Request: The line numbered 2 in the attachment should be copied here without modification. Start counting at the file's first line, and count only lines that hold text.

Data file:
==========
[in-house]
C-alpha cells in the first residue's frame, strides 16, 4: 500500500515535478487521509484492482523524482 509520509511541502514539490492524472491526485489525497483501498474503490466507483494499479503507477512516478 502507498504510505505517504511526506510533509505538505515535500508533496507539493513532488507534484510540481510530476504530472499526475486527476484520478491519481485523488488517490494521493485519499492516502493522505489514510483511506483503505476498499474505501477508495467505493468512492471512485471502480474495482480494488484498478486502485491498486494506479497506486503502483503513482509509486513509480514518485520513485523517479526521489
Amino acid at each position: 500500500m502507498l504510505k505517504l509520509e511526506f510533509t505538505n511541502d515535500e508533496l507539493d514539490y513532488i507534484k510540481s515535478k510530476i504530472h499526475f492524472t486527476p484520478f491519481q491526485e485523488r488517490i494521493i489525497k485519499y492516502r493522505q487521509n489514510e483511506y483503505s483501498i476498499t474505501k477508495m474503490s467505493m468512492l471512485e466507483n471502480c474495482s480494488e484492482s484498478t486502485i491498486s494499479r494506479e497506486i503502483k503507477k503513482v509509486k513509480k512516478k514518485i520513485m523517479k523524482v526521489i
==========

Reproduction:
C-alpha cells in the first residue's frame, strides 16, 4: 500500500515535478487521509484492482523524482 509520509511541502514539490492524472491526485489525497483501498474503490466507483494499479503507477512516478 502507498504510505505517504511526506510533509505538505515535500508533496507539493513532488507534484510540481510530476504530472499526475486527476484520478491519481485523488488517490494521493485519499492516502493522505489514510483511506483503505476498499474505501477508495467505493468512492471512485471502480474495482480494488484498478486502485491498486494506479497506486503502483503513482509509486513509480514518485520513485523517479526521489